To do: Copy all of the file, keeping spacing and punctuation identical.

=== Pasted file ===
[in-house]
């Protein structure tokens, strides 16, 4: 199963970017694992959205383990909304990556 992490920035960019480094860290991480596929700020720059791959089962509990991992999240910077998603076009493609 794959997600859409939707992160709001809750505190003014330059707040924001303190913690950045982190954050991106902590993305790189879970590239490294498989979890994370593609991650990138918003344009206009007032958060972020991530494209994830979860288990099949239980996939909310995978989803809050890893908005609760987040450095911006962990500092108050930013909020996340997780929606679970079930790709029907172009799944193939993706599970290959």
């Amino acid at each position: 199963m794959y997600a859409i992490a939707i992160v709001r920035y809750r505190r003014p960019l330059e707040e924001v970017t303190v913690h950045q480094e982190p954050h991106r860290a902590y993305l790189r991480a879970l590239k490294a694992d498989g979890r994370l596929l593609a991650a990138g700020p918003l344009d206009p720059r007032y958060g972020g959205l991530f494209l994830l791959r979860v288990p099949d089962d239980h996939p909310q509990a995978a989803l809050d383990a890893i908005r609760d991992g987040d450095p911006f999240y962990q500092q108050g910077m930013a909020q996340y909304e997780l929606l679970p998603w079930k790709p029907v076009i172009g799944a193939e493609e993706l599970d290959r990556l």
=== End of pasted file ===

[in-house]
């Protein structure tokens, strides 16, 4: 199963970017694992959205383990909304990556 992490920035960019480094860290991480596929700020720059791959089962509990991992999240910077998603076009493609 794959997600859409939707992160709001809750505190003014330059707040924001303190913690950045982190954050991106902590993305790189879970590239490294498989979890994370593609991650990138918003344009206009007032958060972020991530494209994830979860288990099949239980996939909310995978989803809050890893908005609760987040450095911006962990500092108050930013909020996340997780929606679970079930790709029907172009799944193939993706599970290959």
């Amino acid at each position: 199963m794959y997600a859409i992490a939707i992160v709001r920035y809750r505190r003014p960019l330059e707040e924001v970017t303190v913690h950045q480094e982190p954050h991106r860290a902590y993305l790189r991480a879970l590239k490294a694992d498989g979890r994370l596929l593609a991650a990138g700020p918003l344009d206009p720059r007032y958060g972020g959205l991530f494209l994830l791959r979860v288990p099949d089962d239980h996939p909310q509990a995978a989803l809050d383990a890893i908005r609760d991992g987040d450095p911006f999240y962990q500092q108050g910077m930013a909020q996340y909304e997780l929606l679970p998603w079930k790709p029907v076009i172009g799944a193939e493609e993706l599970d290959r990556l």